By the end of next month about 70 government rangers will have been trained, with help from the U.S. Forest Service, to combat illegal loggers and poachers in the largest remaining lowland evergreen forest in Southeast Asia. But a local community network wonders how much good it will do in the face of persistent corruption.
With $150,000 from USAID and support from the U.S. Forest Service, Wildlife Alliance Cambodia organized the first of four training sessions for forest rangers patrolling the newly created Prey Lang Wildlife Sanctuary in February. Another 24 rangers completed the second five-day session earlier this month.
The U.S. Embassy said all 70 rangers would finish the course next month.
The goal is “strengthening the skills of forest rangers to combat illegal logging and wildlife poaching, among many other threats to the newly designated wildlife sanctuary,” said embassy spokesman Jay Raman.
Another embassy spokesman, David Josar, said the training “includes ranger duties and obligations, patrolling and safety techniques, first aid, and wildlife rescue and care protocols.”
He said the U.S. had sponsored similar courses for Cambodia’s forest rangers before and that there might be more to come.
Rangers face real threats in their never-ending campaign against loggers and poachers. In 2015, forest ranger Seang Narong was shot dead along with police officer Sap Yous while on patrol in Preah Vihear province. Authorities suspect the assailants were illegal loggers, though no one has yet been charged.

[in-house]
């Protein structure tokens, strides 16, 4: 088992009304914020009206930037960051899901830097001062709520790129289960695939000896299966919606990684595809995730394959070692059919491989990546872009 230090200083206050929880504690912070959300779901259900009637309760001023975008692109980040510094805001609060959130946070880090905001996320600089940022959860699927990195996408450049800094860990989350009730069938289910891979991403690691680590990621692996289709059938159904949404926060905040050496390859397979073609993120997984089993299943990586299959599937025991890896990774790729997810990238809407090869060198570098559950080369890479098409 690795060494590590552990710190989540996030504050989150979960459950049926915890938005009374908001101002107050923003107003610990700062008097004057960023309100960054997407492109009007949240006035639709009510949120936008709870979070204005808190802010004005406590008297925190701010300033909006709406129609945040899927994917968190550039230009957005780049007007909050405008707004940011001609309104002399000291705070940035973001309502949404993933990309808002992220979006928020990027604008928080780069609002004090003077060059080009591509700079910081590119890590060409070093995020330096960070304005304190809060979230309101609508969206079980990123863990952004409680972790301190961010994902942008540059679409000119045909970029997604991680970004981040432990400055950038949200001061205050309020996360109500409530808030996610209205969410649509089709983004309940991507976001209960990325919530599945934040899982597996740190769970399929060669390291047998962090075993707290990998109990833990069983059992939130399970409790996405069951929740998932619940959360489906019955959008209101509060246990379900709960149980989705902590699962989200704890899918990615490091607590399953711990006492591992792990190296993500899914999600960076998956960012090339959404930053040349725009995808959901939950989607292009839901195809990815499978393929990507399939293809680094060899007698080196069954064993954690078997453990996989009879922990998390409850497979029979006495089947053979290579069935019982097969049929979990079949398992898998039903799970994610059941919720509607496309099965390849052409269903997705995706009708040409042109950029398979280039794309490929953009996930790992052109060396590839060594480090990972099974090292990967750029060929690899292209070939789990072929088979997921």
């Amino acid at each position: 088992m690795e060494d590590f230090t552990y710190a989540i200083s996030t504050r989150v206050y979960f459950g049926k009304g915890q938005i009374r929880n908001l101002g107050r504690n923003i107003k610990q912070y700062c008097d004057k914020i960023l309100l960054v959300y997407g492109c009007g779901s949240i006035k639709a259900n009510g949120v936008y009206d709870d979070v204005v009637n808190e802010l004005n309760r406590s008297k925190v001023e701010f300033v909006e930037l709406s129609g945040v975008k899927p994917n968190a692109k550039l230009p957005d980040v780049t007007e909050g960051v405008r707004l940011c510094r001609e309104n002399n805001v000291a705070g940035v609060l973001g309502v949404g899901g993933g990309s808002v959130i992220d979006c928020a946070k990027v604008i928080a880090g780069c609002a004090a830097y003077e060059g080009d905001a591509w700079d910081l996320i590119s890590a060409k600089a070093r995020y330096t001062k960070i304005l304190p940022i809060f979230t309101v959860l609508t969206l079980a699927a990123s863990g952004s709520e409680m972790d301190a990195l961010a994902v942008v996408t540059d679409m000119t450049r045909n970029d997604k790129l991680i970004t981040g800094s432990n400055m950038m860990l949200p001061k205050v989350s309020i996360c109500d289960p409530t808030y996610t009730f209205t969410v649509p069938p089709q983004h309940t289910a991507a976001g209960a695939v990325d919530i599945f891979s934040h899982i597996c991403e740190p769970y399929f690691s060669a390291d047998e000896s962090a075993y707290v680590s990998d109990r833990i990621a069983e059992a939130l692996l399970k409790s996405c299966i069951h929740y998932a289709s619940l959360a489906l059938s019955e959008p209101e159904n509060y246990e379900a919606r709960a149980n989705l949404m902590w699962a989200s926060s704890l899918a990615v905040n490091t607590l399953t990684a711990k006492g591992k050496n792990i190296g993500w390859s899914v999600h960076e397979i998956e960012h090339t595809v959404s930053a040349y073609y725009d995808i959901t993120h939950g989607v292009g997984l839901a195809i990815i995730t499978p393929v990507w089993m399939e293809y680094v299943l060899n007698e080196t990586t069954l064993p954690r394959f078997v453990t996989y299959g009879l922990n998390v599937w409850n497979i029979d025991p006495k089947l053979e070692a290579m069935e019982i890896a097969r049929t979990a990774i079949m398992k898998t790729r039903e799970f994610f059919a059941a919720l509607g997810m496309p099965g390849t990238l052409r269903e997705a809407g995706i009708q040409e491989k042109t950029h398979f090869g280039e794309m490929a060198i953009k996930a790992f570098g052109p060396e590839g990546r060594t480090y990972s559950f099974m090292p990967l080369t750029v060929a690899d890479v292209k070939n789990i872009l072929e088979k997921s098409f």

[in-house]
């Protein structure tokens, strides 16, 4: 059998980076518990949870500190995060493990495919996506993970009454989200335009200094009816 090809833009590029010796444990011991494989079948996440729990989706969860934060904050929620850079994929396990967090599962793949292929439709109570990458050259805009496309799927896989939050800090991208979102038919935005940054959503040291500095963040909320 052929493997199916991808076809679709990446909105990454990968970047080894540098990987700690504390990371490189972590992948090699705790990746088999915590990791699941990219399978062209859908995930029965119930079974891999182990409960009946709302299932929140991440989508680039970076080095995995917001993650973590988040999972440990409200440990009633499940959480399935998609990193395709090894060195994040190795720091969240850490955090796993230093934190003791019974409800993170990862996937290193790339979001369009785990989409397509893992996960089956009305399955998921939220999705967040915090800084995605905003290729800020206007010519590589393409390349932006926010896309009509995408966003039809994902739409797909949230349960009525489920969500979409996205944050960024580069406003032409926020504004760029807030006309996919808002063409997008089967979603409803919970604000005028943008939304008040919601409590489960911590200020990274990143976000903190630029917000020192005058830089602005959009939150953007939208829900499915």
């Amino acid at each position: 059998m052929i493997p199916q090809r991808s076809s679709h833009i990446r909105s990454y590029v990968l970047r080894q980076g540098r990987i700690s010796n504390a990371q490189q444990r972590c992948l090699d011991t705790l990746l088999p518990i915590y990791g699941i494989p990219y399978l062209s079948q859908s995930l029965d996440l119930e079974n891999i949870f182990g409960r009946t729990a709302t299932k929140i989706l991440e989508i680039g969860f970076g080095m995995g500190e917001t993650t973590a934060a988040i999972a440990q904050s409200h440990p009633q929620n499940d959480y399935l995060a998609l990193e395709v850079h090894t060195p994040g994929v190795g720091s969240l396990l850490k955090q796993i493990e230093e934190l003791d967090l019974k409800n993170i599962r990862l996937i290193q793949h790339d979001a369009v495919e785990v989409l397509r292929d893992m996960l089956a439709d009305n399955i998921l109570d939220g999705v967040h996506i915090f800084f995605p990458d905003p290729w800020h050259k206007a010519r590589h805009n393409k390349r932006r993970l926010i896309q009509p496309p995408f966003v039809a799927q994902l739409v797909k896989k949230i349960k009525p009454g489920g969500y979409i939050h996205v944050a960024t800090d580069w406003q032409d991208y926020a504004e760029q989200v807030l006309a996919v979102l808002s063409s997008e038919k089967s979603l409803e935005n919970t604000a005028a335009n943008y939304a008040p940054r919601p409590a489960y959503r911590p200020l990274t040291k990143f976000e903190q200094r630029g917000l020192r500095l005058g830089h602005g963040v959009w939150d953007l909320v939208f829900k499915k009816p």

The government created the Prey Lang sanctuary in April last year, first setting aside 305,000 hectares and later expanding it to 432,000 hectares spanning four provinces—Stung Treng, Kompong Thom, Kratie and Preah Vihear.
Though one of five new protected areas designated at the same time, Prey Lang was arguably the most fought over. NGOs and local communities had been urging the government for years to grant protected status to the sprawling forest, home to several rare and endangered species, including one of the last remaining populations of wild elephants in the country. Loggers and rubber plantations have also been eating away at its edges at a rapid pace.
The Prey Lang Community Network, a loose-knit group of villagers who live around the forest, has been trying to combat the illegal loggers on its own for years, but accuses local officials and security forces of colluding with the loggers. Even when caught, few loggers are ever prosecuted to the extent the law allows.
Hoeun Sopheap, who heads the network in Kompong Thom, said on Wednesday that the government’s growing focus on Prey Lang had helped to reduce illegal logging over the past year, and that he welcomed the course.
“The most important thing is to educate forest rangers about the law because some of them can’t read…. They just don’t understand the environmental laws,” he said.
But Mr. Sopheap was skeptical it would have a lasting impact.
“It will be somewhat effective, but it won’t be effective in the long run,” he said. “What I’m worried about is that [the loggers] are connected to the local authorities, who protect them.”
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